The failed coup in the US capital the other day shows us the fragility of democracy even at its global center. Forces that aim to put an end to it, both from within and outside of the halls of the US Capitol, have been frustrated in their attempt to thwart the peaceful transfer of power from one administration to another. This was unprecedented, and somehow, it gives us the eerie feeling that it won’t be the last of this kind of disturbance in the democratic processes of the United States.
No one can now deny that we cannot take democracy for granted. It must be guarded zealously, and the social conditions that give rise to its destruction must be nipped in the bud at the earliest signs of emergence. This is what we have learned in the Philippines, recurrently, in the recent past, a lesson that we Filipinos seem so hard put to remember, so we keep on harking back and bringing to power agents of tyranny under the misguided notion that what we need is authoritarian “peace and order” and social purity, instead of diversity, tolerance and national solidarity.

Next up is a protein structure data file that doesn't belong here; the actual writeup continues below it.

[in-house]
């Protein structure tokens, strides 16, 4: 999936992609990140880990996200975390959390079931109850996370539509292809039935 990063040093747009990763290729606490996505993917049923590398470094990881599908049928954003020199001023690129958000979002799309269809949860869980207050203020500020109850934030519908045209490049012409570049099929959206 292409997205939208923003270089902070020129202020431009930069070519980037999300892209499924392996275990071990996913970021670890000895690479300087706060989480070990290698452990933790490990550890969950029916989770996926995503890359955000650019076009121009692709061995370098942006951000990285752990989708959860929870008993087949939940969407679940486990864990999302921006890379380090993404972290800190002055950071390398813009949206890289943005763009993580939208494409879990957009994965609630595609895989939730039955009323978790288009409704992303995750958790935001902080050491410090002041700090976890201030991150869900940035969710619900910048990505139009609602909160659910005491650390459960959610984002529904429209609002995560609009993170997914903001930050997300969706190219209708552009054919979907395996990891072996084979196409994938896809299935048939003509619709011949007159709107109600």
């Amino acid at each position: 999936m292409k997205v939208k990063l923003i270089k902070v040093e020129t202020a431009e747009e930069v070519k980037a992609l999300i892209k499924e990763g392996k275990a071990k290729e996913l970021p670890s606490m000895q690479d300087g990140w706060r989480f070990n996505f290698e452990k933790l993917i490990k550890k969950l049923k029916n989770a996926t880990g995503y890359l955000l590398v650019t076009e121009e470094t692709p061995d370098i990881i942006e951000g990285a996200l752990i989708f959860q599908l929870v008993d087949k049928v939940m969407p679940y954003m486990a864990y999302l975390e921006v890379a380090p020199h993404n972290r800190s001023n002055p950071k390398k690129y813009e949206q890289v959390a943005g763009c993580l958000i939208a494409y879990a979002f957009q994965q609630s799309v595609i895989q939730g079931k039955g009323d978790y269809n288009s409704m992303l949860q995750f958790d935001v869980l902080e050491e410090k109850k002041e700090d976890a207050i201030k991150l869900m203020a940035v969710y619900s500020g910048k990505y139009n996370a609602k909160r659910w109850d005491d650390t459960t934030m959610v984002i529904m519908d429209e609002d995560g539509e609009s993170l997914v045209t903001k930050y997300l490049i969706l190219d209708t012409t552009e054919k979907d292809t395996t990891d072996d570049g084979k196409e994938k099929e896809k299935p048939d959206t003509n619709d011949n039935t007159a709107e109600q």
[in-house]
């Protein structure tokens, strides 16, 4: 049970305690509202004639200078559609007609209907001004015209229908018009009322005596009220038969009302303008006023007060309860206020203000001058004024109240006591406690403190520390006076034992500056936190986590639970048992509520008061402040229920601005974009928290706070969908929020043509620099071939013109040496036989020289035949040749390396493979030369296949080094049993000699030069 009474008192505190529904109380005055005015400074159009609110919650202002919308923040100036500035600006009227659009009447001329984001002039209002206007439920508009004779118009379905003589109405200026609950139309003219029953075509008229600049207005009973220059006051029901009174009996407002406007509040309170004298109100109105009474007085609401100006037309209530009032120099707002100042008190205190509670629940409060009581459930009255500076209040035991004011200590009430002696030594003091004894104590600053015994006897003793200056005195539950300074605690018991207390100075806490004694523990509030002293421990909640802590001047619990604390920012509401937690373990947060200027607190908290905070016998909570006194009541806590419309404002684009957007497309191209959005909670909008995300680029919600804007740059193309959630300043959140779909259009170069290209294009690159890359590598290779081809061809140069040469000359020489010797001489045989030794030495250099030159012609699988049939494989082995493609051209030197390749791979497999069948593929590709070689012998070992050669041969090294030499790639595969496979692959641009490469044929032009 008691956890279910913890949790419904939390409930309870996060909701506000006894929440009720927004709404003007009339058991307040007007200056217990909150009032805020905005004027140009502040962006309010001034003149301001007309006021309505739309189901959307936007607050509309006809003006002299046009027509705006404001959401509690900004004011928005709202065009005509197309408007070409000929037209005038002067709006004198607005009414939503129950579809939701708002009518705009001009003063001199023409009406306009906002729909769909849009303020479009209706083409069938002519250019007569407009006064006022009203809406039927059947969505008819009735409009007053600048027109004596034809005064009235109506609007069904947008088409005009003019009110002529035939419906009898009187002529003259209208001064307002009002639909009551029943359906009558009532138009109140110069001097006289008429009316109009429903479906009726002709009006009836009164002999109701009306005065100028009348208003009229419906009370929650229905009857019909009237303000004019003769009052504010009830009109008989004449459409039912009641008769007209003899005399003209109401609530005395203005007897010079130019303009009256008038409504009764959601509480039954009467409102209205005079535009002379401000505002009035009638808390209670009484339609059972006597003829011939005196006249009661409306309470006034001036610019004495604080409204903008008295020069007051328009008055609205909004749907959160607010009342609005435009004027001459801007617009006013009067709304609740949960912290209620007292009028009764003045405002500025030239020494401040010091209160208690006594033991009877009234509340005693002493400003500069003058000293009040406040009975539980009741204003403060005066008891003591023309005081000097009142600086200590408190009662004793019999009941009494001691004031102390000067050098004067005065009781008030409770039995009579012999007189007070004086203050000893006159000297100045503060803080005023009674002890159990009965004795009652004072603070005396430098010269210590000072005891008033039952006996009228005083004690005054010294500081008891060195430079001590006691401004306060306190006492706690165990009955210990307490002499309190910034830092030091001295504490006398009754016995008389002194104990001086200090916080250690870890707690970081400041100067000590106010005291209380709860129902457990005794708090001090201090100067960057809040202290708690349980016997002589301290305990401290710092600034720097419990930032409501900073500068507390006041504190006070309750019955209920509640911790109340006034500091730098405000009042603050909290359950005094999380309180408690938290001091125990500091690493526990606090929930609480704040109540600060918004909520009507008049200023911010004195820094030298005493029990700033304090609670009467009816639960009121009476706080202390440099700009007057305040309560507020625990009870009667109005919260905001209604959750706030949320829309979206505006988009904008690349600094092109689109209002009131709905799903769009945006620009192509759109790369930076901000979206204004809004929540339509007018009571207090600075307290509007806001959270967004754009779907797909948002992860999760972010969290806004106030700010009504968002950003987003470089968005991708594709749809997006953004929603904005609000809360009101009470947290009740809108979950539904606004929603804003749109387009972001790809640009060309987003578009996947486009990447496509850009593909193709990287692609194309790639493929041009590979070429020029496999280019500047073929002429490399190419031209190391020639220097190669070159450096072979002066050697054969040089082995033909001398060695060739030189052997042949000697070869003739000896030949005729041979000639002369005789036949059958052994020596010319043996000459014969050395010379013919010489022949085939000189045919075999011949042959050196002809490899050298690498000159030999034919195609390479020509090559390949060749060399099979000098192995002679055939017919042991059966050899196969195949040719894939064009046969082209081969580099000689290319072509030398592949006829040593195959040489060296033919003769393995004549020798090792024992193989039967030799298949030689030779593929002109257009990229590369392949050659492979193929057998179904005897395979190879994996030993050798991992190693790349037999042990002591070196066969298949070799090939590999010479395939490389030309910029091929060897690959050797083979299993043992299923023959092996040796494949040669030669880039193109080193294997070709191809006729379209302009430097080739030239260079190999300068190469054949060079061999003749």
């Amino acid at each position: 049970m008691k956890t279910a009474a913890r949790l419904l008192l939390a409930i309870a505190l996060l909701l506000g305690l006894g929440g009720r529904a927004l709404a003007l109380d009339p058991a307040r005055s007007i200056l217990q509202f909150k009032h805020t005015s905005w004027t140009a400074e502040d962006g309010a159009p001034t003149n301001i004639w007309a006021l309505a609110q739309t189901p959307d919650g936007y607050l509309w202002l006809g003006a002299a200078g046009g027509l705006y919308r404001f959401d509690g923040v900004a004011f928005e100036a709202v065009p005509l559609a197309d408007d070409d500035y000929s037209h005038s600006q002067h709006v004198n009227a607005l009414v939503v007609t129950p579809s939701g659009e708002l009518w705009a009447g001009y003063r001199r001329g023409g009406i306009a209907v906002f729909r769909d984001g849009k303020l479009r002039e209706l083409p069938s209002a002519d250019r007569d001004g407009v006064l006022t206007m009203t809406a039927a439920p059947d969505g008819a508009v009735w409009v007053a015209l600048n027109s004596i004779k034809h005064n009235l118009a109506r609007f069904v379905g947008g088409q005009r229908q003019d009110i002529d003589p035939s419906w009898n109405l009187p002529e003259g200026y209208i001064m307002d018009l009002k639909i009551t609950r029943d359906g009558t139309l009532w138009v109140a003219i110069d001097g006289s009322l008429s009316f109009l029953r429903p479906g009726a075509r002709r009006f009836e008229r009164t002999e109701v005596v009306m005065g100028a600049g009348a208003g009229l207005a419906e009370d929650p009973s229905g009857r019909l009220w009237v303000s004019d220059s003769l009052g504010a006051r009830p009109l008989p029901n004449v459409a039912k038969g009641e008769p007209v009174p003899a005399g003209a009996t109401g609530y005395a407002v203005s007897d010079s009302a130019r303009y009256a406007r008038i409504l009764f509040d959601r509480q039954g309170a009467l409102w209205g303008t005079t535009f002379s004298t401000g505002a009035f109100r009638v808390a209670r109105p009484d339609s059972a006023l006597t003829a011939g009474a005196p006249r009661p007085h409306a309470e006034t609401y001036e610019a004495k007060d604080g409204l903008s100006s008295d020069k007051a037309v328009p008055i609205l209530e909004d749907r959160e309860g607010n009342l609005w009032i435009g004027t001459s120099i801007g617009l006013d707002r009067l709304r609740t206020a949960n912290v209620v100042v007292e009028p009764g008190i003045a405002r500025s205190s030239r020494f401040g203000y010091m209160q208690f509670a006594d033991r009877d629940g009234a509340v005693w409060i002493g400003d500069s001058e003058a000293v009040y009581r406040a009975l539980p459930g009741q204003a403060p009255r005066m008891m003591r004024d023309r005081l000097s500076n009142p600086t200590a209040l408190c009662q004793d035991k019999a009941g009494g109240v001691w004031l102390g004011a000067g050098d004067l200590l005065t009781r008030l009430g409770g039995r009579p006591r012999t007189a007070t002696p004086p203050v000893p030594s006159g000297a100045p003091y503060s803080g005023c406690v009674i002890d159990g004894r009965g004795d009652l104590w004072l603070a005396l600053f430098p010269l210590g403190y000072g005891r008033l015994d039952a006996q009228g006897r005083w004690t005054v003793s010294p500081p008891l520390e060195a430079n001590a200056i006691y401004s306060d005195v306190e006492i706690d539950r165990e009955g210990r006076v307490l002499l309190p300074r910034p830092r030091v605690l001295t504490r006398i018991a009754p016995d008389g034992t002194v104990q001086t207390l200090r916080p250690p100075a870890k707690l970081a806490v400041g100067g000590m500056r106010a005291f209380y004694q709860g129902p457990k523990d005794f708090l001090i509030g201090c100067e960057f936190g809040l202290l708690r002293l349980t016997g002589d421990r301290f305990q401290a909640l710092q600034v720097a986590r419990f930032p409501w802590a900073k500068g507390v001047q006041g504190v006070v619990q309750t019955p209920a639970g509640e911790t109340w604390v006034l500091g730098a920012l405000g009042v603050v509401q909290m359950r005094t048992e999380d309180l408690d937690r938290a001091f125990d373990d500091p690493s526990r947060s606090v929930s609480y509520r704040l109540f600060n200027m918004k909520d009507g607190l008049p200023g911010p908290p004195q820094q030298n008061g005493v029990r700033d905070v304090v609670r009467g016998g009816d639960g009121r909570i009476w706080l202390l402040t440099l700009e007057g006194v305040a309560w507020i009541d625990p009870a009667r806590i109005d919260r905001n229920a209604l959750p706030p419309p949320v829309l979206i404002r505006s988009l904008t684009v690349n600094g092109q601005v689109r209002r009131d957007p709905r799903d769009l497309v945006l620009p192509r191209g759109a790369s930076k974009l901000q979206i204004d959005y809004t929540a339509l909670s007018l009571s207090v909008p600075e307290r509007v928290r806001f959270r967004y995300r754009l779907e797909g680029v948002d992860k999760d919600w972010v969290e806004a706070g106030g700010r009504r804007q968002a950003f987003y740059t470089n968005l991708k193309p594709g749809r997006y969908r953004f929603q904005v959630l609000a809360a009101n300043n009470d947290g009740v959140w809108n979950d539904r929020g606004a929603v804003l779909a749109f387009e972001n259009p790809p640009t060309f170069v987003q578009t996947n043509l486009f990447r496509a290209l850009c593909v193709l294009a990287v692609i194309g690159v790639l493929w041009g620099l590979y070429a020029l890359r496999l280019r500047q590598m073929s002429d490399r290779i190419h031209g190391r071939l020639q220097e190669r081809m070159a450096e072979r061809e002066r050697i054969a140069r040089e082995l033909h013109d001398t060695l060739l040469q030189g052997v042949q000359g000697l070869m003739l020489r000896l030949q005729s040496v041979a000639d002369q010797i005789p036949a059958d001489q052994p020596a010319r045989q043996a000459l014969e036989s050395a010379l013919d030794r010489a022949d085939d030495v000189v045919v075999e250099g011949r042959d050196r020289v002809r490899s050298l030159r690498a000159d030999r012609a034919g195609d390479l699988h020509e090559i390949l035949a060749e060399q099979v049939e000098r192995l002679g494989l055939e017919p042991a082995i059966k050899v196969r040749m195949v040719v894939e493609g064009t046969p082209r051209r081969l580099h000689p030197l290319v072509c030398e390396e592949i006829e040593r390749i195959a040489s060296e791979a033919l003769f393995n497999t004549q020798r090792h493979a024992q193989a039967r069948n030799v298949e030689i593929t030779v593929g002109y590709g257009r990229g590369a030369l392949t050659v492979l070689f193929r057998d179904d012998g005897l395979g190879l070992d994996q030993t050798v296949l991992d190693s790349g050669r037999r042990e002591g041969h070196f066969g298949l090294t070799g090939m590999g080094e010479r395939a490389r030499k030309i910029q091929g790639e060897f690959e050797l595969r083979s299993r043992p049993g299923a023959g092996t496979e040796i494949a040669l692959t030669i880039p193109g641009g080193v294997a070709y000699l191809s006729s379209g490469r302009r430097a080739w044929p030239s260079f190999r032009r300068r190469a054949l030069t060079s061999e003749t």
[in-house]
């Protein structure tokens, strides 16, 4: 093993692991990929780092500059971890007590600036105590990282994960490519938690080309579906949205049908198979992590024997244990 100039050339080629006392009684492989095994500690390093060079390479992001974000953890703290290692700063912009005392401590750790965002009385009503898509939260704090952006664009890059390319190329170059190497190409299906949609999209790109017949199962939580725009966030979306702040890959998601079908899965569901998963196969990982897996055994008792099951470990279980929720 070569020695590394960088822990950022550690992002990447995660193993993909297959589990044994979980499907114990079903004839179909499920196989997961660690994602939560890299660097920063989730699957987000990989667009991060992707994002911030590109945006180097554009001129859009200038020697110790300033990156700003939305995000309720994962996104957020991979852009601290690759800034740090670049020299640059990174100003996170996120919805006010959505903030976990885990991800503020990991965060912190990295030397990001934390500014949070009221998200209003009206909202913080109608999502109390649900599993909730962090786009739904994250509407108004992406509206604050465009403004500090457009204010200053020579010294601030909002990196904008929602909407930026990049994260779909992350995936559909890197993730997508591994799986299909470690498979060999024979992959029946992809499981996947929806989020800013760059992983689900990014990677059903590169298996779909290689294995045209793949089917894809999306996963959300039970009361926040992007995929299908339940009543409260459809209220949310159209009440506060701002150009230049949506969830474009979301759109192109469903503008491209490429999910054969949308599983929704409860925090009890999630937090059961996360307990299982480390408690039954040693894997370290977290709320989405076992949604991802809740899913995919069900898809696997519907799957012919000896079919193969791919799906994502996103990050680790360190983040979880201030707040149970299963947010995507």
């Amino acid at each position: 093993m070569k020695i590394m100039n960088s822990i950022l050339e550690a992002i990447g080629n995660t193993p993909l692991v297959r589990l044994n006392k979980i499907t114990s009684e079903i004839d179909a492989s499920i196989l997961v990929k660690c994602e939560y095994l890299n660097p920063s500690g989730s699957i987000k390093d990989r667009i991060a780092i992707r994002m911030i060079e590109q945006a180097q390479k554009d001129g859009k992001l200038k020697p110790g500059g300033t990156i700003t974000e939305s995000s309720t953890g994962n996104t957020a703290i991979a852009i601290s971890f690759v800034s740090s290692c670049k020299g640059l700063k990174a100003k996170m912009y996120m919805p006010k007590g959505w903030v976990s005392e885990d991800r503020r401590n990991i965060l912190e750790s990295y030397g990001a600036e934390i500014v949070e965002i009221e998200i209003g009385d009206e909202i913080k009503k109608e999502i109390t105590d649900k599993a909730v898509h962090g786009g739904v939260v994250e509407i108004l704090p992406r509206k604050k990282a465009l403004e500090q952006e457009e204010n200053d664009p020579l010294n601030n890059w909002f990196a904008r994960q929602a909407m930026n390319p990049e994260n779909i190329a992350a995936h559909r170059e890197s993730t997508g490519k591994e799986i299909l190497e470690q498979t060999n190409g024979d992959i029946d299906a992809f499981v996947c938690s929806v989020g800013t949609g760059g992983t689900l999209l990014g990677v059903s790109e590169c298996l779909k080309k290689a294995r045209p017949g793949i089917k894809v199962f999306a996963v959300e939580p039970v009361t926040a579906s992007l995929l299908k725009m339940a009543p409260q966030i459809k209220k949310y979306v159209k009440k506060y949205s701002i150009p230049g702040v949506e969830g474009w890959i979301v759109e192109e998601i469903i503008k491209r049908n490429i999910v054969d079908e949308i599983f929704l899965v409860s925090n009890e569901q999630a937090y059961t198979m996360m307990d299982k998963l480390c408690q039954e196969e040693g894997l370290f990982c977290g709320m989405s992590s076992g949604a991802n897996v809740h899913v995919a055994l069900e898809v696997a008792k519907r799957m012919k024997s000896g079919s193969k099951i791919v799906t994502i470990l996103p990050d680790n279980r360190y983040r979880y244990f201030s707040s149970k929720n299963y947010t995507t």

We are a nation and a world of many persuasions, beliefs, struggles and paths to a future that we all dream about. Democracy is the only mode by which we can arrive to that future without losing our dignity as human beings and our freedoms as social beings. Tyrants, authoritarians and demagogues who say otherwise will want us to throw away our democracy, as they have almost succeeded in the US, and have succeeded several times in the Philippines.
That is why we fight, for every nation in this planet that loses its democracy is a light that is extinguished in the spreading darkness. And every democracy that is revived, soon hopefully including ours in the Philippines, brings courage and fills our hearts with faith in our shared humanity as a people and as a species.
(Access the handwritten version of Dispatch from Crame No. 1,014, here: https://issuu.com/senatorleilam.delima/docs/dispatch_1014)